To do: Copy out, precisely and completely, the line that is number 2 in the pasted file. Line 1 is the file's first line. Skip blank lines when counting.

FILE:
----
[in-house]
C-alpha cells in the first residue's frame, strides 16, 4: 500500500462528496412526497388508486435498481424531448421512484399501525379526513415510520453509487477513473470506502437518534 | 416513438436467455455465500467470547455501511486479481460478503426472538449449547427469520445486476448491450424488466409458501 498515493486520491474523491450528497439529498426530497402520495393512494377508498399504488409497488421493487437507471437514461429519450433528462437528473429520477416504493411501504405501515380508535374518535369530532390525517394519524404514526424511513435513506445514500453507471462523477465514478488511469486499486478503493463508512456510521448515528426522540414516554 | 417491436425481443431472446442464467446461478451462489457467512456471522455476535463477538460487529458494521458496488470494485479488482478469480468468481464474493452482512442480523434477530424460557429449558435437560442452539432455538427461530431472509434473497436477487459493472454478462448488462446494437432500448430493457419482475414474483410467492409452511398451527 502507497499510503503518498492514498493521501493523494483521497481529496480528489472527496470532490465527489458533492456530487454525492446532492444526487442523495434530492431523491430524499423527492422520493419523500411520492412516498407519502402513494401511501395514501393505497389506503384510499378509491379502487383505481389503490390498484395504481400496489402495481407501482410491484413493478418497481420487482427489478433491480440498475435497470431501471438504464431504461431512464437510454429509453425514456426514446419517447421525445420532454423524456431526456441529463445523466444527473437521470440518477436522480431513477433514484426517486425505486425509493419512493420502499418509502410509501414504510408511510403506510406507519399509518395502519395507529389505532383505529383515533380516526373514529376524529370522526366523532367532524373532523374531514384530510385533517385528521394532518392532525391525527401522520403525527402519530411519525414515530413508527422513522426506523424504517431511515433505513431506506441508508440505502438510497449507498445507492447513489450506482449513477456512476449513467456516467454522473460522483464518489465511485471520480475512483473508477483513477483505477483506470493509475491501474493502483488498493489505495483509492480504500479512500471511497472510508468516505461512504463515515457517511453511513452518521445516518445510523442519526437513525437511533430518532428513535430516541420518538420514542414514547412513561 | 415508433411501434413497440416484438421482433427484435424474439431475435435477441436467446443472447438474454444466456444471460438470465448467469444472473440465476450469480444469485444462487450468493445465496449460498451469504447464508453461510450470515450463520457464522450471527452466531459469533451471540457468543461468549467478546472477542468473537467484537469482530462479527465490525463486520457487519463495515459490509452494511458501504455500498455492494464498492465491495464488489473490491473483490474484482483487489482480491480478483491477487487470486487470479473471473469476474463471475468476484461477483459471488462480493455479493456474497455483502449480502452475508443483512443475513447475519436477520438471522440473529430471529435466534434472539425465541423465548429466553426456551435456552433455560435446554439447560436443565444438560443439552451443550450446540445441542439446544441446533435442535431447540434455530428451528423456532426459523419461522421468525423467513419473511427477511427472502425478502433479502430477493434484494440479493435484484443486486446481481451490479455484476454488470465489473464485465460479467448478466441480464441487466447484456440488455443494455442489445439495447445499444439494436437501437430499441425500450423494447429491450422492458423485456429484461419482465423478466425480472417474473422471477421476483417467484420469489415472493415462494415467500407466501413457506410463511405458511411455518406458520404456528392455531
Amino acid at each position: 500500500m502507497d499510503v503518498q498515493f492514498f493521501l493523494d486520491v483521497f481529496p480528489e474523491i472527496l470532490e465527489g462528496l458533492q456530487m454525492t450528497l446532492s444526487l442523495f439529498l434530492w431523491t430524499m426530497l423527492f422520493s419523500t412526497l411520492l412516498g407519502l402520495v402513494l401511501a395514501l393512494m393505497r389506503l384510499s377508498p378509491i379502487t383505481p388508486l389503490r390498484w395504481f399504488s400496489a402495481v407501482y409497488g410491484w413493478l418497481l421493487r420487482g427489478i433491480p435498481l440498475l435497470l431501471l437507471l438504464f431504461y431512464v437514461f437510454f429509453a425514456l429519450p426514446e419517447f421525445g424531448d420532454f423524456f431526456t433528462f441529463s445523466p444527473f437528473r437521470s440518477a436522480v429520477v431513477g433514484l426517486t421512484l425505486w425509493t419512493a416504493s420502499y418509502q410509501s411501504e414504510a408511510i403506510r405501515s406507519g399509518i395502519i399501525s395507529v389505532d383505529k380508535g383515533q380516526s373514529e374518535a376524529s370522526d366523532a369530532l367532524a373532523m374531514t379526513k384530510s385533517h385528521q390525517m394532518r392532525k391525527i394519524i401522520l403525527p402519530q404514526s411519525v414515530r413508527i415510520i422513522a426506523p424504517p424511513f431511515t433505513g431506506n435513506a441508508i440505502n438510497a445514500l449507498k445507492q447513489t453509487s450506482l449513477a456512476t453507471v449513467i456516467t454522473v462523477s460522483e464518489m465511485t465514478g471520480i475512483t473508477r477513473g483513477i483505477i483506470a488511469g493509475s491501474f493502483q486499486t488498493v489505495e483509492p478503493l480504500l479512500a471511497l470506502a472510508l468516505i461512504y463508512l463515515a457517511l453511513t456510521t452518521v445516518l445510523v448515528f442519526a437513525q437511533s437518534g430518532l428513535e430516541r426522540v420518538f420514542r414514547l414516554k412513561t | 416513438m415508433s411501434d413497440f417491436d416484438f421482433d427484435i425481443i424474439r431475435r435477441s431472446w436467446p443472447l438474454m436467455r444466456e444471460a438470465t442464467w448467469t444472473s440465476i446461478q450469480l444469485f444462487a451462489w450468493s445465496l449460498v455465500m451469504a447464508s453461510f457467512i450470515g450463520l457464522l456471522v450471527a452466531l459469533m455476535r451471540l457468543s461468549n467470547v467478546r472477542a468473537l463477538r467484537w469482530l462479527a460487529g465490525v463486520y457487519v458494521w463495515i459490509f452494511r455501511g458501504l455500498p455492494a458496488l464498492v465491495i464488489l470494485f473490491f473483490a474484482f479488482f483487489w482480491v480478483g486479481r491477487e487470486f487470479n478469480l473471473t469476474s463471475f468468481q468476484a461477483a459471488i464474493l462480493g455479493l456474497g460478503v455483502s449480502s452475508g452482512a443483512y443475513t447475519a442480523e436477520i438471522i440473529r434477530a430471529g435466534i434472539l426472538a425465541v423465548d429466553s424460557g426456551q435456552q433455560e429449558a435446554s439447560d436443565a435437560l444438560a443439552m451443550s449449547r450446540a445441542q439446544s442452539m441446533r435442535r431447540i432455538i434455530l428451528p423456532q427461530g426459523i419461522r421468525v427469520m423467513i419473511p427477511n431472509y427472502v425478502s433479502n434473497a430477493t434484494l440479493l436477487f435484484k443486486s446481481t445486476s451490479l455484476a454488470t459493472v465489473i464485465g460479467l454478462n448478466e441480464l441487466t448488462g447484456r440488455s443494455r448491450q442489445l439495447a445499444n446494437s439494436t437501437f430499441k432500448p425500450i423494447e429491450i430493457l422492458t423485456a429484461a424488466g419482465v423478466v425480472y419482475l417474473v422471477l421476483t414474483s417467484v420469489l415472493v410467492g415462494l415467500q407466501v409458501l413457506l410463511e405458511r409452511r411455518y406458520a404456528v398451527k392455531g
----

C-alpha cells in the first residue's frame, strides 16, 4: 500500500462528496412526497388508486435498481424531448421512484399501525379526513415510520453509487477513473470506502437518534 | 416513438436467455455465500467470547455501511486479481460478503426472538449449547427469520445486476448491450424488466409458501 498515493486520491474523491450528497439529498426530497402520495393512494377508498399504488409497488421493487437507471437514461429519450433528462437528473429520477416504493411501504405501515380508535374518535369530532390525517394519524404514526424511513435513506445514500453507471462523477465514478488511469486499486478503493463508512456510521448515528426522540414516554 | 417491436425481443431472446442464467446461478451462489457467512456471522455476535463477538460487529458494521458496488470494485479488482478469480468468481464474493452482512442480523434477530424460557429449558435437560442452539432455538427461530431472509434473497436477487459493472454478462448488462446494437432500448430493457419482475414474483410467492409452511398451527 502507497499510503503518498492514498493521501493523494483521497481529496480528489472527496470532490465527489458533492456530487454525492446532492444526487442523495434530492431523491430524499423527492422520493419523500411520492412516498407519502402513494401511501395514501393505497389506503384510499378509491379502487383505481389503490390498484395504481400496489402495481407501482410491484413493478418497481420487482427489478433491480440498475435497470431501471438504464431504461431512464437510454429509453425514456426514446419517447421525445420532454423524456431526456441529463445523466444527473437521470440518477436522480431513477433514484426517486425505486425509493419512493420502499418509502410509501414504510408511510403506510406507519399509518395502519395507529389505532383505529383515533380516526373514529376524529370522526366523532367532524373532523374531514384530510385533517385528521394532518392532525391525527401522520403525527402519530411519525414515530413508527422513522426506523424504517431511515433505513431506506441508508440505502438510497449507498445507492447513489450506482449513477456512476449513467456516467454522473460522483464518489465511485471520480475512483473508477483513477483505477483506470493509475491501474493502483488498493489505495483509492480504500479512500471511497472510508468516505461512504463515515457517511453511513452518521445516518445510523442519526437513525437511533430518532428513535430516541420518538420514542414514547412513561 | 415508433411501434413497440416484438421482433427484435424474439431475435435477441436467446443472447438474454444466456444471460438470465448467469444472473440465476450469480444469485444462487450468493445465496449460498451469504447464508453461510450470515450463520457464522450471527452466531459469533451471540457468543461468549467478546472477542468473537467484537469482530462479527465490525463486520457487519463495515459490509452494511458501504455500498455492494464498492465491495464488489473490491473483490474484482483487489482480491480478483491477487487470486487470479473471473469476474463471475468476484461477483459471488462480493455479493456474497455483502449480502452475508443483512443475513447475519436477520438471522440473529430471529435466534434472539425465541423465548429466553426456551435456552433455560435446554439447560436443565444438560443439552451443550450446540445441542439446544441446533435442535431447540434455530428451528423456532426459523419461522421468525423467513419473511427477511427472502425478502433479502430477493434484494440479493435484484443486486446481481451490479455484476454488470465489473464485465460479467448478466441480464441487466447484456440488455443494455442489445439495447445499444439494436437501437430499441425500450423494447429491450422492458423485456429484461419482465423478466425480472417474473422471477421476483417467484420469489415472493415462494415467500407466501413457506410463511405458511411455518406458520404456528392455531